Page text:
Plumes of hot magma from the volcanic hotspot that formed Réunion Island in the Indian Ocean rise from an unusually primitive source deep beneath the Earth’s surface, according to new work in Nature from Carnegie’s Bradley Peters, Richard Carlson, and Mary Horan along with James Day of the Scripps Institution of Oceanography.
Réunion marks the present-day location of the hotspot that 66 million years ago erupted the Deccan Traps flood basalts, which cover most of India and may have contributed to the extinction of the dinosaurs. Flood basalts and other hotspot lavas are thought to originate from different portions of Earth’s deep interior than most volcanoes at Earth’s surface and studying this material may help scientists understand our home planet’s evolution.
The heat from Earth’s formation process caused extensive melting of the planet, leading Earth to separate into two layers when the denser iron metal sank inward toward the center, creating the core and leaving the silicate-rich mantle floating above. Over the subsequent 4.5 billion years of Earth’s evolution, deep portions of the mantle would rise upwards, melt, and then separate once again by density, creating Earth’s crust and changing the chemical composition of Earth’s interior in the process. As crust sinks back into Earth’s interior—a phenomenon that’s occurring today along the boundary of the Pacific Ocean—the slow motion of Earth’s mantle works to stir these materials, along with their distinct chemistry, back into the deep Earth.
But not all of the mantle is as well-blended as this process would indicate. Some older patches still exist—like powdery pockets in a poorly mixed bowl of cake batter. Analysis of the chemical compositions of Réunion Island volcanic rocks indicate that their source material is different from other, better-mixed parts of the modern mantle.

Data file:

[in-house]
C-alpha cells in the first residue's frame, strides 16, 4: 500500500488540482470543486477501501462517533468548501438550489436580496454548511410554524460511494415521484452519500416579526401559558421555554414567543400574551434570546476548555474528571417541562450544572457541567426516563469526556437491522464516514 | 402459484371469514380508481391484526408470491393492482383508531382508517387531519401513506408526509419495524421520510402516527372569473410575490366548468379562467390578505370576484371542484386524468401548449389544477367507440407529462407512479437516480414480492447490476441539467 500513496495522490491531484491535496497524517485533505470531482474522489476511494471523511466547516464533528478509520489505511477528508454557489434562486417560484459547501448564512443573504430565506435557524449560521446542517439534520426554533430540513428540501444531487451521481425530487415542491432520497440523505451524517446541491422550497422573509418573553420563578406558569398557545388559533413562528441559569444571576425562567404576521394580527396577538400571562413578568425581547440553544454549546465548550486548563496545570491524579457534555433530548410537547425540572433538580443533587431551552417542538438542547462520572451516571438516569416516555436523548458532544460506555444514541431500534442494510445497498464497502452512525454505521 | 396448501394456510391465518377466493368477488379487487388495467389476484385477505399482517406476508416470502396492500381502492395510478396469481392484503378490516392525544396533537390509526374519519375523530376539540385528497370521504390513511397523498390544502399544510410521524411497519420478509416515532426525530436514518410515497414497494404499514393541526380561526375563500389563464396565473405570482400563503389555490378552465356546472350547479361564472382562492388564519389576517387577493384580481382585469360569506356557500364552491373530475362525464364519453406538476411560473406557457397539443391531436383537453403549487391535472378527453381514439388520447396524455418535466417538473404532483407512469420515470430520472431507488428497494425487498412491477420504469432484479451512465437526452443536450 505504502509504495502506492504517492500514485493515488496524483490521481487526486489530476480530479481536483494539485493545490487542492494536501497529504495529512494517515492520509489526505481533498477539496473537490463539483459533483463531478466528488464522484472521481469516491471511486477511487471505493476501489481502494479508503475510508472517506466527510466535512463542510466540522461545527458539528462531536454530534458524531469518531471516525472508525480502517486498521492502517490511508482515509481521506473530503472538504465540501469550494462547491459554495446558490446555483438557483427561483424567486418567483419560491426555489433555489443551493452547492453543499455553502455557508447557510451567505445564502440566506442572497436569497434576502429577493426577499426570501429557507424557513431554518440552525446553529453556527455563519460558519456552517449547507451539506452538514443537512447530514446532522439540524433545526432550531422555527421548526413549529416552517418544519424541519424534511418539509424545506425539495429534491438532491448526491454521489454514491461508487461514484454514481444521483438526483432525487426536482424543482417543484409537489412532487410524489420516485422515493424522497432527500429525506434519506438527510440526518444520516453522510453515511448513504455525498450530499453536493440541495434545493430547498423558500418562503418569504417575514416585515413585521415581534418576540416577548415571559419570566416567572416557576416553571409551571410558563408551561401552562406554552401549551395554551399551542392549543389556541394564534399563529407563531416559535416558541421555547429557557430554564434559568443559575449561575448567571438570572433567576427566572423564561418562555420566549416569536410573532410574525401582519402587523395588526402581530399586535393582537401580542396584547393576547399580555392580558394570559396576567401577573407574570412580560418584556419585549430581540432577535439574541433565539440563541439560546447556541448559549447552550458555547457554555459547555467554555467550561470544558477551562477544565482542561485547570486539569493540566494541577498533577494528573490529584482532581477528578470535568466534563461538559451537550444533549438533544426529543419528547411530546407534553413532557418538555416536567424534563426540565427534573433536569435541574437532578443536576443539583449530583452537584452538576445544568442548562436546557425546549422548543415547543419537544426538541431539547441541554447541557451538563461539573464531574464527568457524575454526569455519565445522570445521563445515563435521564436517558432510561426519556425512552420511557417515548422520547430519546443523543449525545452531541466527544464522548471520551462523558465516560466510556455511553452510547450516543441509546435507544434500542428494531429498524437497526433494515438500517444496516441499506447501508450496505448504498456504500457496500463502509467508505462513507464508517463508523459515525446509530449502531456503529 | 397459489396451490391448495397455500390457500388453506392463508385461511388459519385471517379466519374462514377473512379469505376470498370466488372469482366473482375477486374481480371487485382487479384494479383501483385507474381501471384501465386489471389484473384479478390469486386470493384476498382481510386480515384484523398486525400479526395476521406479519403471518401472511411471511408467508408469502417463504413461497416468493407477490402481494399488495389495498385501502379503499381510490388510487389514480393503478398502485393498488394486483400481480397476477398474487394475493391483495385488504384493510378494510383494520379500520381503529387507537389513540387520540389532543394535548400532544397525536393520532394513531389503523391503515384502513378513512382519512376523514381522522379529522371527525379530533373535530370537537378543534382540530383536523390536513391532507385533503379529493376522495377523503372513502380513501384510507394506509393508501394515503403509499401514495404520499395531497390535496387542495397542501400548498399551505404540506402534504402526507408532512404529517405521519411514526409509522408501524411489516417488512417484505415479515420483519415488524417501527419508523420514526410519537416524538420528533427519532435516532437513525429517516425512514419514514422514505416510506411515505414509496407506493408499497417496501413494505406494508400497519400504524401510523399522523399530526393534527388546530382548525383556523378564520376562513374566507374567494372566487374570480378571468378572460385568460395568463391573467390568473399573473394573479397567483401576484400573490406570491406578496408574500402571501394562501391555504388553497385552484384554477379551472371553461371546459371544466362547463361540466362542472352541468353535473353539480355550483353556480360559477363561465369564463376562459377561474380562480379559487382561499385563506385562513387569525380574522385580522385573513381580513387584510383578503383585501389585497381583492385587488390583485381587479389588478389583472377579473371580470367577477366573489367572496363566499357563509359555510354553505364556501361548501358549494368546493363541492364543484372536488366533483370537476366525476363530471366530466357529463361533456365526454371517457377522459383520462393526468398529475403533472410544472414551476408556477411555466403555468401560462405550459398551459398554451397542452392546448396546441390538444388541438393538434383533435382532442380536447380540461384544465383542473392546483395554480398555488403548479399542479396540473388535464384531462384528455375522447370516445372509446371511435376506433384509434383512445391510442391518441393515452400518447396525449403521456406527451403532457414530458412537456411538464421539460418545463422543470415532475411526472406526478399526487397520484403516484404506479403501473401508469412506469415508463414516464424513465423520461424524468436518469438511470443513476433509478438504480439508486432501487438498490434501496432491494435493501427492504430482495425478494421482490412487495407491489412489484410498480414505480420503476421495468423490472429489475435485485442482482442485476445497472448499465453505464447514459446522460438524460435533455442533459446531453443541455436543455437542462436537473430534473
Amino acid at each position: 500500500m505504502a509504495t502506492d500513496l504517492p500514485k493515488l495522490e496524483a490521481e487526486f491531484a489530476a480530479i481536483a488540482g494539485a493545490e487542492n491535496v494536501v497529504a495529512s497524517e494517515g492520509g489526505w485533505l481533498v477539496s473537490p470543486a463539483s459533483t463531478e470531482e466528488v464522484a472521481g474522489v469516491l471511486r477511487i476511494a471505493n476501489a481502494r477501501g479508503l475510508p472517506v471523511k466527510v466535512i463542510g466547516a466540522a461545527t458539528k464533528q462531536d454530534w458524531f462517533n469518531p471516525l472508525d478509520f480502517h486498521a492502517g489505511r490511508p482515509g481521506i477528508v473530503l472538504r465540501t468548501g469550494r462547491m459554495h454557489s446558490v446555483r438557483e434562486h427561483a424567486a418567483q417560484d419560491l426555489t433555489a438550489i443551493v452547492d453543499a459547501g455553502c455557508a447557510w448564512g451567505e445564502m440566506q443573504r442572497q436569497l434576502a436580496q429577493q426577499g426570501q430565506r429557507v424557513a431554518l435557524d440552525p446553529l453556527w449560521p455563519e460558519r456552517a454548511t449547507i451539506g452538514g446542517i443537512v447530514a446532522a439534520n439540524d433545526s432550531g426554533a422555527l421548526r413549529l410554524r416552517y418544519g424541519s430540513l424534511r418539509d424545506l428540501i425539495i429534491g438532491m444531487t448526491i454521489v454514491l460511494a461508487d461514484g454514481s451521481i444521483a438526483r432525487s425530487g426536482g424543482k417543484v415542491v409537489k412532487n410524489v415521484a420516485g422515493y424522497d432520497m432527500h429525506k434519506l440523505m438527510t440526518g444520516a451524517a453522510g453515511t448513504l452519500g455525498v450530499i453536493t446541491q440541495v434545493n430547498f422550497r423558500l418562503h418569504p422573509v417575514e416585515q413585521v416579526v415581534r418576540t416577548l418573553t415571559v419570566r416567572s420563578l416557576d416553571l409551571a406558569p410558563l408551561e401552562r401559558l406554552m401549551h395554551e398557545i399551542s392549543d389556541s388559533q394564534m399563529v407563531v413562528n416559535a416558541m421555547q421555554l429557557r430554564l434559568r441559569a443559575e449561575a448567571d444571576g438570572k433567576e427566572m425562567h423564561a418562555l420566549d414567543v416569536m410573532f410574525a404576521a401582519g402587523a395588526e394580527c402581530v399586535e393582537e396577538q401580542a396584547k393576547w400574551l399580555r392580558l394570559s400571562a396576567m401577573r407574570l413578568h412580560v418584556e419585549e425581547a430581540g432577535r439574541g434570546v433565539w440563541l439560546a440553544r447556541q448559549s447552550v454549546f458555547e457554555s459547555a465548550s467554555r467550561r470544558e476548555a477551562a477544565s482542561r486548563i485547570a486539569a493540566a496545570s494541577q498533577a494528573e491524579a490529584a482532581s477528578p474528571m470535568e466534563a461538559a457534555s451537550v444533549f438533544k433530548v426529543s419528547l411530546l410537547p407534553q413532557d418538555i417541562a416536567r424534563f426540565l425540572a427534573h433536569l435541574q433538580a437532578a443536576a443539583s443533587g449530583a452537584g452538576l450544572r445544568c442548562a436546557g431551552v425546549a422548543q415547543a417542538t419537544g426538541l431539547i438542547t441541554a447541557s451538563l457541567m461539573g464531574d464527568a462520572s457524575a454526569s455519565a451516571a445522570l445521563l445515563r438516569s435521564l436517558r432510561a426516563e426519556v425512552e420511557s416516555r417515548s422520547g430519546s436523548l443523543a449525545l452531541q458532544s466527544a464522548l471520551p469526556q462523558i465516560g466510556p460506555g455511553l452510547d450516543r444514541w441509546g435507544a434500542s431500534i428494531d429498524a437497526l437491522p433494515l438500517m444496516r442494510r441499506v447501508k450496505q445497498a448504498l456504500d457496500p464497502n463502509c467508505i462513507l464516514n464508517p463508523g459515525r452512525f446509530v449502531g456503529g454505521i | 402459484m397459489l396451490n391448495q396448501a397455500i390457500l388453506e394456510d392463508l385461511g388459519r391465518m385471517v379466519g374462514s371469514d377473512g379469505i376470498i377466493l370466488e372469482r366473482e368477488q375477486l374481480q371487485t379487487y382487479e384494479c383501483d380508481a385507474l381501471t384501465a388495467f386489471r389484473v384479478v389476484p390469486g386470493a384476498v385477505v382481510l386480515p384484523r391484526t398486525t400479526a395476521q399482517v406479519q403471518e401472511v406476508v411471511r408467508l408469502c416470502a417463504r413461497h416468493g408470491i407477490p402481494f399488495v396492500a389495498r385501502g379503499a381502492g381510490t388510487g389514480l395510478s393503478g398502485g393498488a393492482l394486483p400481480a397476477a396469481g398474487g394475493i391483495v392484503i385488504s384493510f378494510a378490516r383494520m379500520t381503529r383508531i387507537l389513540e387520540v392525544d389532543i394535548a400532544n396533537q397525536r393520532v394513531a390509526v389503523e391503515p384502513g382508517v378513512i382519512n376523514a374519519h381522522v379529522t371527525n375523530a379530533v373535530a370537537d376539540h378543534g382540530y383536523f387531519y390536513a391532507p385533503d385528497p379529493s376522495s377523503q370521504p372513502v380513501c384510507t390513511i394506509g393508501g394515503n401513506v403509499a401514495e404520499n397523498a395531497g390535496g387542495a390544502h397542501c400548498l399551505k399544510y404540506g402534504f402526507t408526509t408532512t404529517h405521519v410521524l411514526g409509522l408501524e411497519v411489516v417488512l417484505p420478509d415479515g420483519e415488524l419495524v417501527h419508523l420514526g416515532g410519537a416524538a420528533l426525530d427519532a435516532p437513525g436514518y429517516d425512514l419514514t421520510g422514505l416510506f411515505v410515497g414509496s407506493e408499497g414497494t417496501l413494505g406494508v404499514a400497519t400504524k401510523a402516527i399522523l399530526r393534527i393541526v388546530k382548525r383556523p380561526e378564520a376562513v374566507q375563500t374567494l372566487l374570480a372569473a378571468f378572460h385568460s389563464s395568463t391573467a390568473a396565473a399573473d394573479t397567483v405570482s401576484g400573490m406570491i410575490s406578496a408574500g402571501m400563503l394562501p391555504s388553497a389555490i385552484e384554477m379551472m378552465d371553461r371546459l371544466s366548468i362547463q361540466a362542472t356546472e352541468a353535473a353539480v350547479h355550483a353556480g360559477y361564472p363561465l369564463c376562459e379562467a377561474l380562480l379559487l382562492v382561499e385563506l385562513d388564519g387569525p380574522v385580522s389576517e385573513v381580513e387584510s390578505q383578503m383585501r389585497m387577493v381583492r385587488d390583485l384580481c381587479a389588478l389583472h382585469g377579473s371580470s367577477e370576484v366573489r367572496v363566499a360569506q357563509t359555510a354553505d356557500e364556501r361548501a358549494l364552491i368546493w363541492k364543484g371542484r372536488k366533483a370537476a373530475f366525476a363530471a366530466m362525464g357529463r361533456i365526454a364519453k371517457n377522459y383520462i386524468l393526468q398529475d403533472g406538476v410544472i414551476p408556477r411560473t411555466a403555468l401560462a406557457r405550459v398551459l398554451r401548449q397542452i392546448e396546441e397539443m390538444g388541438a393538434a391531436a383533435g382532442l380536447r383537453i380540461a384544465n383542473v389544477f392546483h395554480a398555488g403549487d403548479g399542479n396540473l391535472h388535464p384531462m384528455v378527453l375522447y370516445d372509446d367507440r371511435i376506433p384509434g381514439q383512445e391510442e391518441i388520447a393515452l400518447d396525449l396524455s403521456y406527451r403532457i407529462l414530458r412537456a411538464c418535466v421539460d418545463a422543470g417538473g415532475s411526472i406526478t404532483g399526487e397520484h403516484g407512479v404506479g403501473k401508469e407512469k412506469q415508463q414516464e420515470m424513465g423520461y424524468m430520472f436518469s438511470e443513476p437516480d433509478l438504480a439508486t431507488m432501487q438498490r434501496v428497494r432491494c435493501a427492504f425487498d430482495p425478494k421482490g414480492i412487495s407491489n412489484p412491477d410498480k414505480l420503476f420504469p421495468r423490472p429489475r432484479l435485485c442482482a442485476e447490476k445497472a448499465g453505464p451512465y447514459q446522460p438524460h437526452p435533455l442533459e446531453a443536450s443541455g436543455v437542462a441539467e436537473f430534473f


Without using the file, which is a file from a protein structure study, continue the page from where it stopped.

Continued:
Using new isotope data, the research team revealed that Réunion lavas originate from regions of the mantle that were isolated from the broader, well-blended mantle. These isolated pockets were formed within the first ten percent of Earth’s history.
Isotopes are elements that have the same number of protons, but a different number of neutrons. Sometimes, the number of neutrons present in the nucleus make an isotope unstable; to gain stability, the isotope will release energetic particles in the process of radioactive decay. This process alters its number of protons and neutrons and transforms it into a different element. This new study harnesses this process to provide a fingerprint for the age and history of distinct mantle pockets.
Samarium-146 is one such unstable, or radioactive, isotope with a half-life of only 103 million years. It decays to the isotope neodymium-142. Although samarium-146 was present when Earth formed, it became extinct very early in Earth’s infancy, meaning neodymium-142 provides a good record of Earth’s earliest history, but no record of the Earth from the period after all the samarium-146 transformed into neodymium-142. Differences in the abundances of neodymium-142 in comparison to other isotopes of neodymium could only have been generated by changes in the chemical composition of the mantle that occurred in the first 500 million years of Earth’s 4.5 billion-year history.
The ratio of neodymium-142 to neodymium-144 in Réunion volcanic rocks, together with the results of lab-based mimicry and modeling studies, indicate that despite billions of years of mantle mixing, Réunion plume magma likely originates from a preserved pocket of the mantle that experienced a compositional change caused by large-scale melting of the Earth’s earliest mantle.
The team’s findings could also help explain the origin of dense regions right at the boundary of the core and mantle called large low shear velocity provinces (LLSVPs) and ultralow velocity zones (ULVZs), reflecting the unusually slow speed of seismic waves as they travel through these regions of the deep mantle. Such regions may be relics of early melting events.
“The mantle differentiation event preserved in these hotspot plumes can both teach us about early Earth geochemical processes and explain the mysterious seismic signatures created by these dense deep-mantle zones,” said lead author Peters.